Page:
Over on her blog, Jennifer Lynn Barnes is talking about emotional authenticity in her writing, and I think it’s a really interesting subject, something I’ve been thinking about a lot and might have touched on before.
I’ve never written a scene that made me cry. This is probably because I almost never cry. Which is weird. I used to cry all the time as a kid, and got this reputation in my family as being “very sensitive.” I’m still very sensitive, I think, I just handle it in a different way, which may or may not be better (I don’t think it’s better). Furthermore, when I do cry, it’s not because something has made me sad. I never cry when things make me sad. I cry when I’m angry, when I feel powerless, or humiliated, or disappointed. So I don’t cry a lot when I write.
I do remember, quite recently, though, having a very strong reaction to something I was writing. I was writing a part of MB where the protagonists come across another character for the first time. They don’t know this person, and they don’t particularly trust them or have any sympathy for them. Eventually, this person decides to tell them their story, and it’s quite heartbreaking. I never intended it to be so, because when I originally conceived of this character I didn’t want them to be very sympathetic. And the story the manuscript tells is not the story I’d originally conceived of, in that it goes far more in depth and it’s a little bit more devastating.
And after writing it, I was devastated. I had to leave my apartment and go out on my stoop and just breathe for a while. I kept telling myself, “Don’t be crazy, this person isn’t real,” but of course to a writer sometimes the people you invent are realer than the people you know.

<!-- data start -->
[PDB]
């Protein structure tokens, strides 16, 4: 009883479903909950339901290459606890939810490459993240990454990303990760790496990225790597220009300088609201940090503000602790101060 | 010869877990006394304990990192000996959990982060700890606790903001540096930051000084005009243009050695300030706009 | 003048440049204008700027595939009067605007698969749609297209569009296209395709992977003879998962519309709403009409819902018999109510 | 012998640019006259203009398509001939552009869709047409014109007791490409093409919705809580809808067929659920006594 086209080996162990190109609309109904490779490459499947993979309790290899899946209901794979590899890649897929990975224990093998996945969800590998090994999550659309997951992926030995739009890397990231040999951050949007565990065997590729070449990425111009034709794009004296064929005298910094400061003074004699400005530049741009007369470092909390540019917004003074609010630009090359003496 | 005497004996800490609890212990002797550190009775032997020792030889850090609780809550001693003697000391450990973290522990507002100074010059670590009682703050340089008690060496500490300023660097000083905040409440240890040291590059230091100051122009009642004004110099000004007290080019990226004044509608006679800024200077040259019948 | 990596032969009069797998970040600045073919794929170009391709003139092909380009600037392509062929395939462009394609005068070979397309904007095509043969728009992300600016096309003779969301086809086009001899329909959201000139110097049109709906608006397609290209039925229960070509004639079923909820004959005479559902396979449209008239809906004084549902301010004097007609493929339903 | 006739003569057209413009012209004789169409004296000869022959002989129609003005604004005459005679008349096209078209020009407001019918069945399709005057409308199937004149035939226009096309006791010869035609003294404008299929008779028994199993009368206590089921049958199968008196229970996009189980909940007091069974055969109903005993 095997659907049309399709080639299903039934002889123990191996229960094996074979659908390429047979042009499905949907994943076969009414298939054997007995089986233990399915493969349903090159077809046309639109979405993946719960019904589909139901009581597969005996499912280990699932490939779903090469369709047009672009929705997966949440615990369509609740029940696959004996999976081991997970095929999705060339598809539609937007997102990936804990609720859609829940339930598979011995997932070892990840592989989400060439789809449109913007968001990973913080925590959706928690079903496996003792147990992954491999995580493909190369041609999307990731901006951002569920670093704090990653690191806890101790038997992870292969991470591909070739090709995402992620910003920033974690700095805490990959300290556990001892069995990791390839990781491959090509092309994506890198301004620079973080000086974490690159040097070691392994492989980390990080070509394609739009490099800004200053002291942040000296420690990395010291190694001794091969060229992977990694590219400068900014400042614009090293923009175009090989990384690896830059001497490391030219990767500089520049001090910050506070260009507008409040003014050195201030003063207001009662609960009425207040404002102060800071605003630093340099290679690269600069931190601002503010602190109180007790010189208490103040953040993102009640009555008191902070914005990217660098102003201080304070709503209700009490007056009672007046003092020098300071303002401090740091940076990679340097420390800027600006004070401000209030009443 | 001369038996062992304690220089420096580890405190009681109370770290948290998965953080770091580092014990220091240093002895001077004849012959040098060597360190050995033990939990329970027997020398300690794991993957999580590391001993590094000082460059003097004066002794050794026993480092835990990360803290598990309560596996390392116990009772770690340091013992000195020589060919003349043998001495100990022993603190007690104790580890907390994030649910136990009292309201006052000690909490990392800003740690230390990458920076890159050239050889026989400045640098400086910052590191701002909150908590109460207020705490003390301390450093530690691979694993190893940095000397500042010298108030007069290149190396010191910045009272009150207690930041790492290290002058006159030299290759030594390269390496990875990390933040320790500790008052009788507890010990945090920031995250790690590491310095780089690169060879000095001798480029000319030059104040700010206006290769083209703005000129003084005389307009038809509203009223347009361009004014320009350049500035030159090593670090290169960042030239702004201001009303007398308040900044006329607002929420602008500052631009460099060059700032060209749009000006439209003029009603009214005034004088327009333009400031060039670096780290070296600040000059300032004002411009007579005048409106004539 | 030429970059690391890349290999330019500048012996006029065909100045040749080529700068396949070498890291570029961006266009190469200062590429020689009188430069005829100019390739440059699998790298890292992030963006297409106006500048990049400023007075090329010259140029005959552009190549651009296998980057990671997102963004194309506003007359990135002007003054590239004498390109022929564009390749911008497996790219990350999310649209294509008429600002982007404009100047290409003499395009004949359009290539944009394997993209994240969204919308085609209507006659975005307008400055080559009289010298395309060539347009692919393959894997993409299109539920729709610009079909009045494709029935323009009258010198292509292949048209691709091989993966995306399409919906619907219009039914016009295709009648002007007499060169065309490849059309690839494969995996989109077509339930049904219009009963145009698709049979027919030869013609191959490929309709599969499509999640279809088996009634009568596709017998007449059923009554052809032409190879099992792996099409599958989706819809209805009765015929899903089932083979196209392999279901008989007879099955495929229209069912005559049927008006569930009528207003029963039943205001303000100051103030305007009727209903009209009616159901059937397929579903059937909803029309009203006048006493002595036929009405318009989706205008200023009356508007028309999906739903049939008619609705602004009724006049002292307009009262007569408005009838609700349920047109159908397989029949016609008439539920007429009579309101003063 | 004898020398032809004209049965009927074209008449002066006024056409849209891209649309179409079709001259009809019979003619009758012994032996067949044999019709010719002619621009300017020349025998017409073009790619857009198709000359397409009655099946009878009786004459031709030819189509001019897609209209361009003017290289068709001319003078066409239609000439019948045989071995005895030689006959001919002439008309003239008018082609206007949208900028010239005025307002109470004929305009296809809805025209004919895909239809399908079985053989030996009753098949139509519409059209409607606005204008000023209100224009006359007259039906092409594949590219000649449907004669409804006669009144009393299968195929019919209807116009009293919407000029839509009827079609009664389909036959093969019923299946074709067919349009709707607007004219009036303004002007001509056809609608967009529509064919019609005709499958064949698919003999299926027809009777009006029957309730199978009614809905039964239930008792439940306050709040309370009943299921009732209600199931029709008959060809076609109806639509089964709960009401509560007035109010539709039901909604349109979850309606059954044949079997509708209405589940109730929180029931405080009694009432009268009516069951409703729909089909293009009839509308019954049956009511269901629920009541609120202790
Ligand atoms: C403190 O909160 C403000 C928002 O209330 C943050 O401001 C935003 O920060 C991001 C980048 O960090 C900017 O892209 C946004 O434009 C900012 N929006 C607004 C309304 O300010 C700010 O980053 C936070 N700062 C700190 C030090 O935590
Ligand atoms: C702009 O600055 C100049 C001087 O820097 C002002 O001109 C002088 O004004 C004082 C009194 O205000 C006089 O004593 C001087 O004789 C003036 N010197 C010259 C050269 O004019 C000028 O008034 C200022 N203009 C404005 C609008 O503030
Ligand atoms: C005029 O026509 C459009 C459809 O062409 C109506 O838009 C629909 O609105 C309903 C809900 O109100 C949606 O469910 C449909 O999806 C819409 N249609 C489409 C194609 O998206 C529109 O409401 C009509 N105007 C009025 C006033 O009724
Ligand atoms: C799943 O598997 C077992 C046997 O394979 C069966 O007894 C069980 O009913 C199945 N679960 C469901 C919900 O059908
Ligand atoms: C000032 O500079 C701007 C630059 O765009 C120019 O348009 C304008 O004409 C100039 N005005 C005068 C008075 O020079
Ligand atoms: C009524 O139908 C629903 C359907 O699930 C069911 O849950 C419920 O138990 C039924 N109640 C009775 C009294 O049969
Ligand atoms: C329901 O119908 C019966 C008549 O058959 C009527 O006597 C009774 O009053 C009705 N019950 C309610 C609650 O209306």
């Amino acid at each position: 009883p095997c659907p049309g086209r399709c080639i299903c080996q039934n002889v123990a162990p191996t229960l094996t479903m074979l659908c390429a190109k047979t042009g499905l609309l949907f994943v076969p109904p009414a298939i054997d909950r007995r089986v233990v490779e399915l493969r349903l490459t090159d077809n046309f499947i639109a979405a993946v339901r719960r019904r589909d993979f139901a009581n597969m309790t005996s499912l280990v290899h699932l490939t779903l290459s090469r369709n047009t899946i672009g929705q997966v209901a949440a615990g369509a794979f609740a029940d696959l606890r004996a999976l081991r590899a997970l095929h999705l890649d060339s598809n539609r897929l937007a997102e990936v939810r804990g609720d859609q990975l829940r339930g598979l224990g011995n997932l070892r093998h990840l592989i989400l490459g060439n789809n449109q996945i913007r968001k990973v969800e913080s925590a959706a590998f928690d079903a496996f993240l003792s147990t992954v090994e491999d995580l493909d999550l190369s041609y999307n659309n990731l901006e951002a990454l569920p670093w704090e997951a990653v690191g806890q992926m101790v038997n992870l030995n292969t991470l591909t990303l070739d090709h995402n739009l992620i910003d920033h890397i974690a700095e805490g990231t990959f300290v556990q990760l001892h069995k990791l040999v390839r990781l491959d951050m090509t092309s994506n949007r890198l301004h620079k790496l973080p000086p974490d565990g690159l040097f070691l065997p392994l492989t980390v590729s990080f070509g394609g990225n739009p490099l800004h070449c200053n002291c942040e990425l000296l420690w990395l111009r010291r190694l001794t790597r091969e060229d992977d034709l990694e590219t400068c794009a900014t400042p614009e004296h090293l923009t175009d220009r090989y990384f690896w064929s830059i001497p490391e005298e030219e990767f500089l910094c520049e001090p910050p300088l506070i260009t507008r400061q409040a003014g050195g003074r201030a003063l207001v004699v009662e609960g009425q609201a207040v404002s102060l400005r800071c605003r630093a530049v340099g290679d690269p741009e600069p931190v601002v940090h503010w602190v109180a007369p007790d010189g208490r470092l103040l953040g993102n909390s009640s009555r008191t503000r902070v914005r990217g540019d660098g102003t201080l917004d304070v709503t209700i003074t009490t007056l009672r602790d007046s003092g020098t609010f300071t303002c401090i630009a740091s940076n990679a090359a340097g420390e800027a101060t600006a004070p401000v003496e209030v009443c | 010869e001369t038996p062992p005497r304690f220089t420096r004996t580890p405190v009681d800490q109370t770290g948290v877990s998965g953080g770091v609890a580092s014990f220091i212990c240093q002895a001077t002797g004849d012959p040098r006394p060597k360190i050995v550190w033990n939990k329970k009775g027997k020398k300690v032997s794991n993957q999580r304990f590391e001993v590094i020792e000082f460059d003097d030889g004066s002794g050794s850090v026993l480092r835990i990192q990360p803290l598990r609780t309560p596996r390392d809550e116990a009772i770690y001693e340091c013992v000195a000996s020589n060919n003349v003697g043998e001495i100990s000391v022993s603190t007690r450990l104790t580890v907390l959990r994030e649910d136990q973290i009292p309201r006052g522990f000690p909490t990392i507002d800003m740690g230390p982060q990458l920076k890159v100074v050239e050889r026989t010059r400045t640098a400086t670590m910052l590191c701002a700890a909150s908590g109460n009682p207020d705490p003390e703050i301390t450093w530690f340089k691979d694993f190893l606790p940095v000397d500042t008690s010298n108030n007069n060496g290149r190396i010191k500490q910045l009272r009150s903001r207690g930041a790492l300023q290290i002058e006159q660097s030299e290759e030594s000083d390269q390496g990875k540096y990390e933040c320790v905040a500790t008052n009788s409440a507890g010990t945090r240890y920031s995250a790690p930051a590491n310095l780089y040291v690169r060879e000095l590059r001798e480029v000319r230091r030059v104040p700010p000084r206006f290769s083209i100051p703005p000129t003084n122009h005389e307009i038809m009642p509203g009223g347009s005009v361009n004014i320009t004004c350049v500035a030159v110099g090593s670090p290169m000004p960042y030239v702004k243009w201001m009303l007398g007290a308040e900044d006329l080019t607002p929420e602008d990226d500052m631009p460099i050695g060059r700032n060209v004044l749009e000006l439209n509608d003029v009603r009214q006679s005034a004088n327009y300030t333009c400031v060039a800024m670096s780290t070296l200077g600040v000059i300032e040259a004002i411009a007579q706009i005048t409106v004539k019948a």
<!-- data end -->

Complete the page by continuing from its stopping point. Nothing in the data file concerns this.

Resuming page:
But something else was bothering me. Where did that story come from? Of course, you can’t really pinpoint where an actual idea comes from, but I firmly believe that everything a writer puts down on the page comes from some real place, however abstractly. What had happened to my character has never happened to me–not even close–or anyone else that I know, so what suddenly inspired me to write something so grim in a book that ostensibly, according to me, is supposed to be lighter than AUT? The closest I can figure is that it has its roots in my fear of becoming desperate, the loss of control and sense of vulnerability that implies.
But I don’t want to simplify all of this, either. Writing, and indeed all artistic endeavor, is in some ways a mysterious process that cannot be very well understood, even by the people who do it. So assuming a narrator is just a straightforward representation of the author in his or her entirety is not good, even if it is true in some cases, because that would be underestimating the author and also distracting from a greater appreciation for and understanding of the subtleties of the text and characters and story.